Monetary policy is the key tool used by Federal Reserve to monitor and control US economy. According to Vance Roley and Gordon H. Selon, in their article “Monetary Policy Actions and Long-Term Interest Rates”:
“It is generally believed that monetary policy actions are transmitted to the economy through their effect on market interest rates. According to this standard view, a restrictive monetary policy by the Federal Reserve pushes up both short-term and long-term interest rates, leading to less spending by in interest-sensitive sectors of the economy such as housing, consumer durable good, and business fixed investment. Conversely, an easier policy results in lower interest rates that stimulate economic activity”
How interest rate change and the level of interest rate actively reflect the economy of US. While it is generally accepted that short-term interest rates are determined primarily by Fed monetary policy (via the Fed Funds rate), long-term interest rates are often thought to be influenced by other factors, such as long-term inflationary expectations and the long-term outlook for the Federal budget deficit (Duke, 2006) Also, economists and policy makers are believe in expectation models, which states the relationship between short term (FFR) and long term interest rate: long-term rates are determined primarily by short-term rates through market expectations of future short-term rates.
Under expectation theory, the nominal long tern interest rate should be close to the average of current and expected nominal short - term interest rate when we make them to have same maturity, say, the yield on a 10-year Treasury note should be comparable to the yield on a 1-year Treasury bill that is rolled over each year for ten years. However, the short term and long term interest rate does not always goes along in real life. Since the middle of 2004, the Federal Reserve has increased its key Fed funds rate eight times by a total of 200 basis points, or two percentage points. Over this same period, the yield on the 10- year Treasury note has remained essentially unchanged. And to further control the influence of housing bubble and financial crisis since 2008, the short-term rate almost fall close to zero.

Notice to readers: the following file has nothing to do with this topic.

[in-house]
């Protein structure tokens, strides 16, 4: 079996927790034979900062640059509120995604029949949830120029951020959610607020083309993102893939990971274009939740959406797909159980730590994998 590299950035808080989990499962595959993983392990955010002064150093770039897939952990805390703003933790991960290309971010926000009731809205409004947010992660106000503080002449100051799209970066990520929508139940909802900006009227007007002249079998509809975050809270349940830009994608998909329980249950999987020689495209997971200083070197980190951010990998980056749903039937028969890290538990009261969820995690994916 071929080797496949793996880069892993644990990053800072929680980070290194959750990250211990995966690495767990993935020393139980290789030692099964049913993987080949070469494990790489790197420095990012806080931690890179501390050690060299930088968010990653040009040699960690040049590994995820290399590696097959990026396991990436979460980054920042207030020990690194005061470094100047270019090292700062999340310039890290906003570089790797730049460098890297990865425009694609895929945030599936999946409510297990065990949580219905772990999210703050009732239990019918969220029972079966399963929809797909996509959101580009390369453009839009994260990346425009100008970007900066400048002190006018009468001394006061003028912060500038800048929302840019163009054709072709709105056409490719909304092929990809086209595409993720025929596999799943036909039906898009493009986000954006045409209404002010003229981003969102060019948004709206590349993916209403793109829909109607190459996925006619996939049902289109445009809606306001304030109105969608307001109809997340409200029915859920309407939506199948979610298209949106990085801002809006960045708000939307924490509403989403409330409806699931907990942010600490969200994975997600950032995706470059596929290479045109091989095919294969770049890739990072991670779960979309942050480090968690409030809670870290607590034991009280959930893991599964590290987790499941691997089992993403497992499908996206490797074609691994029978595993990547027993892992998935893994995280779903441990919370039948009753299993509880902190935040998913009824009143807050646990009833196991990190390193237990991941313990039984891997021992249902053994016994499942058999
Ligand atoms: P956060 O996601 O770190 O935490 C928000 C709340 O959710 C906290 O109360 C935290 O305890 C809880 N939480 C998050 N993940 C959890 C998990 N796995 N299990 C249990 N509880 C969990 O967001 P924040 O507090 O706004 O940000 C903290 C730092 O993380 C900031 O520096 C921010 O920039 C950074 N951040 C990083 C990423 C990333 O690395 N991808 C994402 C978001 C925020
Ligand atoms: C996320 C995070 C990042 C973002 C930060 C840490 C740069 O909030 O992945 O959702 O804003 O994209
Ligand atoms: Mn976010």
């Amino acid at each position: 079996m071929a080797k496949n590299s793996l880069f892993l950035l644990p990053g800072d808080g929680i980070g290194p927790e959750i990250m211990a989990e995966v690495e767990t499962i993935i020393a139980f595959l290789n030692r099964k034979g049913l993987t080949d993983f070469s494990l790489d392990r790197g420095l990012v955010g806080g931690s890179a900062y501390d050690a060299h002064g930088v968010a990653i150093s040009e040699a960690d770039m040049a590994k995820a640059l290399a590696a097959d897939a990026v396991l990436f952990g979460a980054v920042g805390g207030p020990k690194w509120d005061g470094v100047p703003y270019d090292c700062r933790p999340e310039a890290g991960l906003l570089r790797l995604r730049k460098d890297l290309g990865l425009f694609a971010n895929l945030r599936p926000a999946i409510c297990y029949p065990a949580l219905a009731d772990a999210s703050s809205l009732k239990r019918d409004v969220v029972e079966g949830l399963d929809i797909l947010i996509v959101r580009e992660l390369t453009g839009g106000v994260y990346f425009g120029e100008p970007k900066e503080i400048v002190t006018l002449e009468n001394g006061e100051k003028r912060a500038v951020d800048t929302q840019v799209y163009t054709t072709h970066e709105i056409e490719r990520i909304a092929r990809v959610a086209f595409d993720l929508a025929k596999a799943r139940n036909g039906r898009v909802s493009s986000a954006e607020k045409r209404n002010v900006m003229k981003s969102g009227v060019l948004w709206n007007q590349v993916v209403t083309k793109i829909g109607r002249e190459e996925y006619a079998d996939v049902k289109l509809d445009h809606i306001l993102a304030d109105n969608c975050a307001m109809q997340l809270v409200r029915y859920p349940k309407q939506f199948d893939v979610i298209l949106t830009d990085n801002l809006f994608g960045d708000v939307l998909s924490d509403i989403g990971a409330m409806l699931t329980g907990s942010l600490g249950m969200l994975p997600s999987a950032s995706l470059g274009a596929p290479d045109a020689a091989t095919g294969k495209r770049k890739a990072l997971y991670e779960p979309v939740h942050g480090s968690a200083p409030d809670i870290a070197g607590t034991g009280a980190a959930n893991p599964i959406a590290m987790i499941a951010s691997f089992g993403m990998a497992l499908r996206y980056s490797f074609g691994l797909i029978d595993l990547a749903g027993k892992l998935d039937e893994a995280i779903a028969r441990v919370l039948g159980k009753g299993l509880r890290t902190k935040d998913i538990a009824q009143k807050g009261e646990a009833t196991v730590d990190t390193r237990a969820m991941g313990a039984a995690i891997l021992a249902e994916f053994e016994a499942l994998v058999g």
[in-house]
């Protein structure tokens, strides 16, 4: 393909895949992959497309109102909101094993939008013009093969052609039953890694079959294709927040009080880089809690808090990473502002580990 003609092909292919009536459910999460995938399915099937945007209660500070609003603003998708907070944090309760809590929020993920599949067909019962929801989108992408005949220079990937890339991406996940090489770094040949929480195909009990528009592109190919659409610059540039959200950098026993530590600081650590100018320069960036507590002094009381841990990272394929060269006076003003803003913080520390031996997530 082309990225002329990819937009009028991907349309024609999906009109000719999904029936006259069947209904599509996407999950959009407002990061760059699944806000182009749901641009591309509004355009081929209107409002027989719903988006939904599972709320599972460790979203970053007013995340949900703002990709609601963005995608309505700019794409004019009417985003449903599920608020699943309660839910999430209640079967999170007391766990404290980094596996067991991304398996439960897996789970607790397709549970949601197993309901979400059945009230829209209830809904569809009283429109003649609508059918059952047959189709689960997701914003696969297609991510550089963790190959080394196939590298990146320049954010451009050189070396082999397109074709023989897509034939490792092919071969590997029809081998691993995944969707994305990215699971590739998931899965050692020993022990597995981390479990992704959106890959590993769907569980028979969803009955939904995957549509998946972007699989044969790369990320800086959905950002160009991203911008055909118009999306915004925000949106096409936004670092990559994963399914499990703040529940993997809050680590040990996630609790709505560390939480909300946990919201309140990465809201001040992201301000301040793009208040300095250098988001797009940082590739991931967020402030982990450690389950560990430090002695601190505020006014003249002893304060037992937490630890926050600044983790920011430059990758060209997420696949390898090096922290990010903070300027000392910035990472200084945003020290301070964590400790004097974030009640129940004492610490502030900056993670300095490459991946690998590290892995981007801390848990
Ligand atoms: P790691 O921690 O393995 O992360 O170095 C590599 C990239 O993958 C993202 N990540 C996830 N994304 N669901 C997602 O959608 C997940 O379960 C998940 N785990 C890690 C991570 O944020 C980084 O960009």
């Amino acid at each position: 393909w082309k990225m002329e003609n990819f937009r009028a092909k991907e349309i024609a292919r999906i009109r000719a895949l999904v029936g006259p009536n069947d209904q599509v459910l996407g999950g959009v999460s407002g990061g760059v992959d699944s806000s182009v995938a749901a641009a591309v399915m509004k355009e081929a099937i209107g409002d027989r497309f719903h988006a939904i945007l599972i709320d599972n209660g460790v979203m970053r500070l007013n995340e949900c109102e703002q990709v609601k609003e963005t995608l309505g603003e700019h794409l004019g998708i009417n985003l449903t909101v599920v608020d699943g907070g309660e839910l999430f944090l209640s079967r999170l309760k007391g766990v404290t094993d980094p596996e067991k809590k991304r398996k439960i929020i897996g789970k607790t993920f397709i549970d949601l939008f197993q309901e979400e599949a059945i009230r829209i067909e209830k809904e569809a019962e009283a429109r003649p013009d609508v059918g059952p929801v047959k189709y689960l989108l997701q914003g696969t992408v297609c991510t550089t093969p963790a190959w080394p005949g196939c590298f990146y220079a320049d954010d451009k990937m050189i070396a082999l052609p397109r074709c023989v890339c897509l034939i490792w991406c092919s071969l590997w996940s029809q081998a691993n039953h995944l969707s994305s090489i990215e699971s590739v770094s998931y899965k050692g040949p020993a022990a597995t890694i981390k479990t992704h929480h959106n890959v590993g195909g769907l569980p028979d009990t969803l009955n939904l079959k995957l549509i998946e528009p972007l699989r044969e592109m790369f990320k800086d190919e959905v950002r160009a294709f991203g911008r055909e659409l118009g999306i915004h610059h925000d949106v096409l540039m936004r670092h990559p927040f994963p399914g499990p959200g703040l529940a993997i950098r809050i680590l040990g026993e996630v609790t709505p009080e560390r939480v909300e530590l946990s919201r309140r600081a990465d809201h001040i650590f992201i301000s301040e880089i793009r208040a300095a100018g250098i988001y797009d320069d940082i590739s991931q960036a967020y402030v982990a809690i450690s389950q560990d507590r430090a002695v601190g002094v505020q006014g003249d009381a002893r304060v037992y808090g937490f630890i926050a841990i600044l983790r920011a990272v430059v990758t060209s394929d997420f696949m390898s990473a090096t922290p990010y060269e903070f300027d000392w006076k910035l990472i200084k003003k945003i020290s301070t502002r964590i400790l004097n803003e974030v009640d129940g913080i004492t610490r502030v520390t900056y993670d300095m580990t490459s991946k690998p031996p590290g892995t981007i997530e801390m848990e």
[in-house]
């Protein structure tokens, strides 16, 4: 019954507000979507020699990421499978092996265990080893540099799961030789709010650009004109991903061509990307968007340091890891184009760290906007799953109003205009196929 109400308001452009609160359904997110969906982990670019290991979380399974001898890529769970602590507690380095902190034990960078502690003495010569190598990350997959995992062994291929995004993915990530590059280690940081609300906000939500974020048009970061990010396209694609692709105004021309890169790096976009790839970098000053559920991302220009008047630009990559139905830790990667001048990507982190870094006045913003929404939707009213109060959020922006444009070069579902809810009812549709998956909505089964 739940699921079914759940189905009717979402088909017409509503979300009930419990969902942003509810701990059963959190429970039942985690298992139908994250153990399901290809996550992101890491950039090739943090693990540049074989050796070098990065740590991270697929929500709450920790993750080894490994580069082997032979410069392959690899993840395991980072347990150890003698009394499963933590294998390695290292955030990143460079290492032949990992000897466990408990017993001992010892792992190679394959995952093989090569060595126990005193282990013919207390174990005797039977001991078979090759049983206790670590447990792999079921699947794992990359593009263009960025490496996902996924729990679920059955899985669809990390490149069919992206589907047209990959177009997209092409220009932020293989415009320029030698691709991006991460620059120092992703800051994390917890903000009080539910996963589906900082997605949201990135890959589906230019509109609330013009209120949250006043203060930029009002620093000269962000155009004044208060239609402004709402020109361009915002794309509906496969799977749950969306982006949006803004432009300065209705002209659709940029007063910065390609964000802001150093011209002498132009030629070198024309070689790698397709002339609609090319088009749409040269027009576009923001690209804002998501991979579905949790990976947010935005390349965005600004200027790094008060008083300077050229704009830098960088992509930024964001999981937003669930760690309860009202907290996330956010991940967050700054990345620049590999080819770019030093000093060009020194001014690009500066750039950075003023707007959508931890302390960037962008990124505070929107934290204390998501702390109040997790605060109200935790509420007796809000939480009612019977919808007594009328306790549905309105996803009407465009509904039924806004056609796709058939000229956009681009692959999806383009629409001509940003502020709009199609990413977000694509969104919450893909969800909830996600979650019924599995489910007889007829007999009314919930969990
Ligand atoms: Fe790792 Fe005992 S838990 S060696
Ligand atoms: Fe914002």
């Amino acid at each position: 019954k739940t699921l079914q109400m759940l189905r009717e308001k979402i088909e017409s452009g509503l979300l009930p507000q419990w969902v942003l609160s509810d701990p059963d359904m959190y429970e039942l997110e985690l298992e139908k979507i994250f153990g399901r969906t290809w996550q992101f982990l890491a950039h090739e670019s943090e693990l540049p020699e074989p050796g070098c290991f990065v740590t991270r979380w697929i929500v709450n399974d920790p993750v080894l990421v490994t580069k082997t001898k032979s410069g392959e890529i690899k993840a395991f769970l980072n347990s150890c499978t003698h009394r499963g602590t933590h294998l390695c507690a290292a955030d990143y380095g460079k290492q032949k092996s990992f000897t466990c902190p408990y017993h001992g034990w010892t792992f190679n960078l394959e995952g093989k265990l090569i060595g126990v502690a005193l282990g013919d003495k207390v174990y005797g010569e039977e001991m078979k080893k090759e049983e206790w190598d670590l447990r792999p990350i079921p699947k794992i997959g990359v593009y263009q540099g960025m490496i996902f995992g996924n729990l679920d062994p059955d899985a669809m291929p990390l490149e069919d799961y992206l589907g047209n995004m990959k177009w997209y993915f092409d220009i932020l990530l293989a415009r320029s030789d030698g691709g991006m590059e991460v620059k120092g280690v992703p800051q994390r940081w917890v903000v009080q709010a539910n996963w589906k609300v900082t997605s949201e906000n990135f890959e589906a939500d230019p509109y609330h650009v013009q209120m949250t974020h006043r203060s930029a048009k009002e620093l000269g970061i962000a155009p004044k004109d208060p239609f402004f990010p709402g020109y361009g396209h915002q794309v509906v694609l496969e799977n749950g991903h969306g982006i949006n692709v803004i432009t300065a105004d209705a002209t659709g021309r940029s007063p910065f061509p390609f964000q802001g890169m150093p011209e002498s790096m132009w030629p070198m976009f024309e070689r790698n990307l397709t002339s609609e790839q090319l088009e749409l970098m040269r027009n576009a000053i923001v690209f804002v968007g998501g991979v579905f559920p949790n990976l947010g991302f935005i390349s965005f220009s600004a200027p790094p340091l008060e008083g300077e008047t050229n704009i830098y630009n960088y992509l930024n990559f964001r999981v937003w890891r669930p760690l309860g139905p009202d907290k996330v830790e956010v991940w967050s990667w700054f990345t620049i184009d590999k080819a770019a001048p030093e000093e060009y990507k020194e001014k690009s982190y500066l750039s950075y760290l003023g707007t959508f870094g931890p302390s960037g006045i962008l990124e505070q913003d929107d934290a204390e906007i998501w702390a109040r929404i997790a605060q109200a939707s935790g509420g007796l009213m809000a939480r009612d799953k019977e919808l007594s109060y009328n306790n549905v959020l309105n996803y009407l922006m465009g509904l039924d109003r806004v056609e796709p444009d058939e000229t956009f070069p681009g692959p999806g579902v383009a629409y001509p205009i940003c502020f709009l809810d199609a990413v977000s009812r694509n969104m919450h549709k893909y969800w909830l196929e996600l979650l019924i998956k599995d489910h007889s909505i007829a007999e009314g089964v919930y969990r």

When interest rates are close to zero, there is another way of affecting the price of money: Quantitative Easing (QE). The aim is still to bring down interest rates faced by companies and households and the most important step in QE is that the central bank creates new money for use in an economy to stimulate economy and create new investment opportunity. Between November 2008 and March 2010, the Federal Reserve conducted massive asset purchases known as quantities easing (QE1). In QE1 the Fed purchased approximately $1.75 trillion of assets consisting of $1.25 trillion mortgage-backed securities (MBS), $300 billion Treasury securities, and $200 billion federal agency debt. Between November 2010 and June 2011, another phase of quantitative easing known as QE2 was implemented, consisting of an additional purchase of $600 billion long-term Treasuries. Moreover, in September 2013, Fed expanded its holding of long-term securities with open-ended purchased of $40 billion of mortgage debt to boost growth and reduce unemployment. This paper examines how federal funds rate will affect the term structure in US and the relationship between long-term and short-term interest rate (federal fund rate).
The literature contains many studies that analyze the impact of QE, monetary policy and short-term rates on long-term interest rates. Cook-Hahn and Cohen-Wenninger both found that the Federal funds rate had a significant impact on long-term rates. Cook-Hahn found (using daily data) that between 9/74 and 9/79, a one percentage point (100 basis points) increase in the Funds rate target results, on the day of the target change, in a 13 basis point movement in the 10-Year Treasury Bond Rate and a...
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